HomeQuantitative Easing Explains the U.S. Dollar’s Strength

Quantitative Easing Explains the U.S. Dollar’s Strength

Unconventional monetary policies led to huge differences between central banks' balance sheets. The ECB and the Federal Reserve balance sheet expansion are irrelevant compared to the ones undertaken by the Bank of Japan or the Swiss National Bank.

The dominant theme in the currency market in 2021 was a stronger U.S. dollar. It is also called the "greenback", and it gained across its peers, as seen in the EUR/USD exchange rate down from 1.23 to 1.16 or in the USD/JPY rate up significantly from its yearly lows in the 103 area.

Starting with the Great Financial Crisis of 2008-2009, the central banks embarked on a new monetary policy model. Up to that point, we can talk about conventional or classic monetary policy decisions, where central banks raised or cut the interest rates according to the economic strength or weakness.

But that changed abruptly in the aftermath of said crisis. The Federal Reserve of the United States (Fed) started to buy its government bonds with newly created money. The process, dubbed quantitative easing or QE, was quickly embraced by other central banks in the developed world, and it represents an unconventional way of further easing the financial conditions beyond a mere rate cut.

The BOJ and SNB Eased More Aggressively Over the Years

Central banks expanded their balance sheet (i.e., assets they hold) by buying their own governments' bonds or debt. With interest rates close or below zero, the balance sheet size and expansion quickly became a metric of comparing the aggressiveness of a central bank's easy monetary policy. Thus, a way of comparing (and trading) different currencies.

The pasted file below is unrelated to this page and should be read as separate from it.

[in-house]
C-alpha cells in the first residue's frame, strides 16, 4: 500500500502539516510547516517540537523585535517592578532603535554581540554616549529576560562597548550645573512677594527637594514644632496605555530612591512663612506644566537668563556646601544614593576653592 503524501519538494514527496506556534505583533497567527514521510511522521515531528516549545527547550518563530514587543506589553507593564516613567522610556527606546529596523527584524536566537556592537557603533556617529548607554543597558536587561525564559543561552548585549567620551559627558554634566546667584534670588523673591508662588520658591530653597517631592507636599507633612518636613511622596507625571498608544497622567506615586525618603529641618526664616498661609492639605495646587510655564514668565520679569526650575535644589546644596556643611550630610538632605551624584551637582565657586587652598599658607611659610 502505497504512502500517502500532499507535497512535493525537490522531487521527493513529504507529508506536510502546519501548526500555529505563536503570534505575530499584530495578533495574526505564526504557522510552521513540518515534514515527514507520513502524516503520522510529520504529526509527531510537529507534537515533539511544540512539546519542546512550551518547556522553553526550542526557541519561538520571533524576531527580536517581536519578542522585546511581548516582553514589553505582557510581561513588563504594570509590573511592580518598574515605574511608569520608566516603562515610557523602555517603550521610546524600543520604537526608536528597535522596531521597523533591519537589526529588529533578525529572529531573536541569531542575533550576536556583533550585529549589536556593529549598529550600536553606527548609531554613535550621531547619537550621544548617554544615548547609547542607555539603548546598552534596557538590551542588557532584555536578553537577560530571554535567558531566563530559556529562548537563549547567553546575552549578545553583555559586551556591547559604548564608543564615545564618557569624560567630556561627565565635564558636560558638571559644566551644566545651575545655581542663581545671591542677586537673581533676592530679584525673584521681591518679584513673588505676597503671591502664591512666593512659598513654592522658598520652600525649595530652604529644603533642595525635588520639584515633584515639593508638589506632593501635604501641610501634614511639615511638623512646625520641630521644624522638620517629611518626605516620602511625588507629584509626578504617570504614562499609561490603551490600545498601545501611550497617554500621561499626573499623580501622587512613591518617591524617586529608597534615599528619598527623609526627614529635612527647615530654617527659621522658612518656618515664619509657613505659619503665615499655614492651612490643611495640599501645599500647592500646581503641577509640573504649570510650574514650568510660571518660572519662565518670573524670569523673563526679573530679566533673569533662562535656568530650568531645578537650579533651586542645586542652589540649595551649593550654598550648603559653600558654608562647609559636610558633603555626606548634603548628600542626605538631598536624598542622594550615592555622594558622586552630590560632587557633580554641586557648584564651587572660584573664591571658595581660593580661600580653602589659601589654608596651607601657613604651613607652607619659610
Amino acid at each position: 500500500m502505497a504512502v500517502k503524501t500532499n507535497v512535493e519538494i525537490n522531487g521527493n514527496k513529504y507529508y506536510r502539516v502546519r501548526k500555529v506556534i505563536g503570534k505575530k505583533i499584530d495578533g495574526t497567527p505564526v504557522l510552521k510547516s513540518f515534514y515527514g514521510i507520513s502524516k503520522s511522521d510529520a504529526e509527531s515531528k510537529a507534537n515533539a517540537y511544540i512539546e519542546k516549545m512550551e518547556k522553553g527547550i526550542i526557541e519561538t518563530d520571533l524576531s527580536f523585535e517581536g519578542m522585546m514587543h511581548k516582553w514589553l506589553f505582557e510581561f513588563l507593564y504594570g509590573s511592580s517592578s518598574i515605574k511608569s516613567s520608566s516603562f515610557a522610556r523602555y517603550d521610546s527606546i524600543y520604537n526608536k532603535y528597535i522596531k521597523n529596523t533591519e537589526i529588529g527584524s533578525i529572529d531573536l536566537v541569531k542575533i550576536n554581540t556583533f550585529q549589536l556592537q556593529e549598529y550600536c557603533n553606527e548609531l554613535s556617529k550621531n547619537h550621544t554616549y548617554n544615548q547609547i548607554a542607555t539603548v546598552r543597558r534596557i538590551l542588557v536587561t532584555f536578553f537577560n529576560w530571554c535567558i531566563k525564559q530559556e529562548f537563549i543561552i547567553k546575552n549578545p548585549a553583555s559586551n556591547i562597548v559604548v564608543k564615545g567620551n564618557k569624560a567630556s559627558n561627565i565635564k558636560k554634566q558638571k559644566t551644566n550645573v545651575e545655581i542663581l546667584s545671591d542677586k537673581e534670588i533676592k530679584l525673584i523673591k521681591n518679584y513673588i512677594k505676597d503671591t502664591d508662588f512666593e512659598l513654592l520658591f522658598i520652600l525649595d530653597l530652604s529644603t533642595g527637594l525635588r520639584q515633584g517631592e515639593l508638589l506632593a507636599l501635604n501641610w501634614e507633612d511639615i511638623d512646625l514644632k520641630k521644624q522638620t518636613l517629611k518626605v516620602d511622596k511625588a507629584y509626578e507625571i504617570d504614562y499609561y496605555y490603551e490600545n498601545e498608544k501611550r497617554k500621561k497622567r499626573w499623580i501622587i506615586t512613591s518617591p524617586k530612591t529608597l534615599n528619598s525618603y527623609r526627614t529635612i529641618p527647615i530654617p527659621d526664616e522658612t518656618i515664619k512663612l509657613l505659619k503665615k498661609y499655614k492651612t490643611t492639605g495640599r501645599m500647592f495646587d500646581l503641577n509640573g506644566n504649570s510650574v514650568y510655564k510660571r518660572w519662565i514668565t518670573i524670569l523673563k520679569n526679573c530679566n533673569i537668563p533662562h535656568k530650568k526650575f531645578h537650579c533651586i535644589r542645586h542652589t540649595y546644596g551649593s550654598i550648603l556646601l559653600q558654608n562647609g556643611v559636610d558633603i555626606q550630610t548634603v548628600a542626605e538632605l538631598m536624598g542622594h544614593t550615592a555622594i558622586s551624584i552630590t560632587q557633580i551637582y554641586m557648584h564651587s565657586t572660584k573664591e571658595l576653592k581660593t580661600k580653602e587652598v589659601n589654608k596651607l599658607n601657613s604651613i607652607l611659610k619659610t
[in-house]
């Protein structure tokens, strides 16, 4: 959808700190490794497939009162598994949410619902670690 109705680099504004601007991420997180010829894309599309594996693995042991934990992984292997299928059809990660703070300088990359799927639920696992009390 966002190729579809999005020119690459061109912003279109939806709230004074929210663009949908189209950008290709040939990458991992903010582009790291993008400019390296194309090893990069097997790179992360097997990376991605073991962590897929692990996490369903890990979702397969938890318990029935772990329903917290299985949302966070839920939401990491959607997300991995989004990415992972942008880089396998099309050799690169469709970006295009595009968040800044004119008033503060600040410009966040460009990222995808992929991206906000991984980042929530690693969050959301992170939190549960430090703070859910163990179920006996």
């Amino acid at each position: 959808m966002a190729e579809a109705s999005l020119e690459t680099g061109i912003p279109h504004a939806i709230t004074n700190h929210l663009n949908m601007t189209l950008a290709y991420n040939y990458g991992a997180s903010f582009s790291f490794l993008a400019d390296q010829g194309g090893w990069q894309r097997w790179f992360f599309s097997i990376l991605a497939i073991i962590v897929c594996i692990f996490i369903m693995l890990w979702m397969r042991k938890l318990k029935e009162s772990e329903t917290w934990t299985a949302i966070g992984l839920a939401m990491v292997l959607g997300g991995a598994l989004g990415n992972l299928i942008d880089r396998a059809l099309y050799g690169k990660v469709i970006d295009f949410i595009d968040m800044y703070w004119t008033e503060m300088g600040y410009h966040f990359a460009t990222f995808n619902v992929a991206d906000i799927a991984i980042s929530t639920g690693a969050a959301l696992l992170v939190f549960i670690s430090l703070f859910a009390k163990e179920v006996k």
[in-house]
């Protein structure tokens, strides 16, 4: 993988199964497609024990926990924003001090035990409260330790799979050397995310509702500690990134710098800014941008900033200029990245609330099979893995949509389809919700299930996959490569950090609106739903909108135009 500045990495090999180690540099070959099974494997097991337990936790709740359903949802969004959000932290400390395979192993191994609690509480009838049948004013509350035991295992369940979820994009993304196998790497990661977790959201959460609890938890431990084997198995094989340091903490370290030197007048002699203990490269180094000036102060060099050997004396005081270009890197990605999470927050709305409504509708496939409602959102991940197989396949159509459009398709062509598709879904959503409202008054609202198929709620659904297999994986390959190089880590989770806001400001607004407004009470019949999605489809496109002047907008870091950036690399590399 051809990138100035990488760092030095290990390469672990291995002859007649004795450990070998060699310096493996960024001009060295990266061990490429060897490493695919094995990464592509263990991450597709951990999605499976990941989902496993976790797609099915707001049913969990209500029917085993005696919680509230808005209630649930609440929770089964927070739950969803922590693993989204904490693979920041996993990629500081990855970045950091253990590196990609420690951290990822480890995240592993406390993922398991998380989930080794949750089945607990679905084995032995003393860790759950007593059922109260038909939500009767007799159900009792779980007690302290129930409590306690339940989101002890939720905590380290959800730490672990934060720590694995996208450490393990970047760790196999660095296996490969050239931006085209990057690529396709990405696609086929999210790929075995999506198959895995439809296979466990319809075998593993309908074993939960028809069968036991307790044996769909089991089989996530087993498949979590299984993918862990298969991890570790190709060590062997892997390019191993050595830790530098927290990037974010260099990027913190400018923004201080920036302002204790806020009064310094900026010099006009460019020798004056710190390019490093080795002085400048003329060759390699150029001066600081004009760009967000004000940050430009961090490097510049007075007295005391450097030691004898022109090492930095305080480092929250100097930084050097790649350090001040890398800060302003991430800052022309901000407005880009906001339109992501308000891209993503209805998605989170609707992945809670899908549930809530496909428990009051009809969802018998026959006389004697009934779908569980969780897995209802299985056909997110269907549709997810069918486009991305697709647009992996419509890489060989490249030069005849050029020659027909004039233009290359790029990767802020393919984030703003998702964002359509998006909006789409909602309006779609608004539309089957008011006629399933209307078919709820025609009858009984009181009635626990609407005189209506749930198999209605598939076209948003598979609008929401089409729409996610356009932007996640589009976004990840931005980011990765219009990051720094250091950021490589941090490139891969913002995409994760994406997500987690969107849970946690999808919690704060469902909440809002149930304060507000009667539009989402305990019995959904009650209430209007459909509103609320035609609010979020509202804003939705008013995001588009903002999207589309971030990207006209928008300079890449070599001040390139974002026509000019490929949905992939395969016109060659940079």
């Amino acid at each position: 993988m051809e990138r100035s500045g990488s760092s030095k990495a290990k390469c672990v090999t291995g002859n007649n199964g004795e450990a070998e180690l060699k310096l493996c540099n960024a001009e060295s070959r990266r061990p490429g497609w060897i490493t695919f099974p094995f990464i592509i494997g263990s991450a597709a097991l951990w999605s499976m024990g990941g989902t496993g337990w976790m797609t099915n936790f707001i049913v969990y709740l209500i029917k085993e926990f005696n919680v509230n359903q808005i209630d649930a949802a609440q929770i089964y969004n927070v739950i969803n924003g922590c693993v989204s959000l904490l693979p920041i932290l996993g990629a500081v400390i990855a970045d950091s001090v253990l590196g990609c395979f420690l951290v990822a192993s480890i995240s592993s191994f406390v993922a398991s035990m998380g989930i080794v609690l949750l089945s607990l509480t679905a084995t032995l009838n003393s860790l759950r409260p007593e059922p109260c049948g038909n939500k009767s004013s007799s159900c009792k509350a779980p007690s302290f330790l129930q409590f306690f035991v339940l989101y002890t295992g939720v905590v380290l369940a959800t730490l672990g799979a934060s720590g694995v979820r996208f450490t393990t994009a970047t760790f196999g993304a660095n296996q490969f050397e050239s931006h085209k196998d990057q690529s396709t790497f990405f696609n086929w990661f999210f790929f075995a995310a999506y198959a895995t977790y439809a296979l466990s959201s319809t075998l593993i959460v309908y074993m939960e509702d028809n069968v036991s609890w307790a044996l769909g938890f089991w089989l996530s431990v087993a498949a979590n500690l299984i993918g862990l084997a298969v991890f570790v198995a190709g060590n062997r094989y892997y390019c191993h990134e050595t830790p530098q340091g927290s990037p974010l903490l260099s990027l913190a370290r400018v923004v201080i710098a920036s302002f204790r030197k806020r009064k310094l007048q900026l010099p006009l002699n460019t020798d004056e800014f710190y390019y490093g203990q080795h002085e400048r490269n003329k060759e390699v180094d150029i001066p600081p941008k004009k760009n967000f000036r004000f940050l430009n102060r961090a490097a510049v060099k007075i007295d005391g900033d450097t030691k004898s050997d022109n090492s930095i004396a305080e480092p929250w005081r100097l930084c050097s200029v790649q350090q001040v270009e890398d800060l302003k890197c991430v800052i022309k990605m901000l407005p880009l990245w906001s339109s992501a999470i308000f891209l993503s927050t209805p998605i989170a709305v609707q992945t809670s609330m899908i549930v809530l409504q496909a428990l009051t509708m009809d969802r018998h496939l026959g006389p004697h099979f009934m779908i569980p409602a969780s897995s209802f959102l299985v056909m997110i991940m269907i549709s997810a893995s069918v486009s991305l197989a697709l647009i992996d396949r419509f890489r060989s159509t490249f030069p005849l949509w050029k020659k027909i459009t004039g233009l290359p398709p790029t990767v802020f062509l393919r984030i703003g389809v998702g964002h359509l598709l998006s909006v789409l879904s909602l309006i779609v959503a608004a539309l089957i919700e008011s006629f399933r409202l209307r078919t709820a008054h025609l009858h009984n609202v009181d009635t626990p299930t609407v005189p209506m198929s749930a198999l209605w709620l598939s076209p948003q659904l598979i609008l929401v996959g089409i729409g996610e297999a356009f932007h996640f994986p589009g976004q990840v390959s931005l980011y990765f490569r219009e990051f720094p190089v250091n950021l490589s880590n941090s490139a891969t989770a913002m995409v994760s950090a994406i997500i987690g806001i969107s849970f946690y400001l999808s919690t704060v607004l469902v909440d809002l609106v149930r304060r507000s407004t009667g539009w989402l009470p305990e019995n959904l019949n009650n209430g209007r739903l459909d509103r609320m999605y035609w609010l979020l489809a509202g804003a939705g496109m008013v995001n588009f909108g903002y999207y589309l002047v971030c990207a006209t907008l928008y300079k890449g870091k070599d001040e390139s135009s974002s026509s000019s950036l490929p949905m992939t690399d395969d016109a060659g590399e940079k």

If we compare the balance sheets of the European Central Bank, the Fed, the Swiss National Bank and the Bank of Japan, and we interpret them as a percentage of GDP, we see the Fed easing is not so aggressive. In fact, the Fed's balance sheet expansion is held down by the faster GDP growth rate.

Using this metric, it becomes obvious that the U.S. dollar's strength in 2021 is justified, despite that the Fed still buys U.S. government bonds. Moreover, now that the tapering of the asset purchases is all but announced, the U.S. dollar's rally may continue in the last trading months of the year. 

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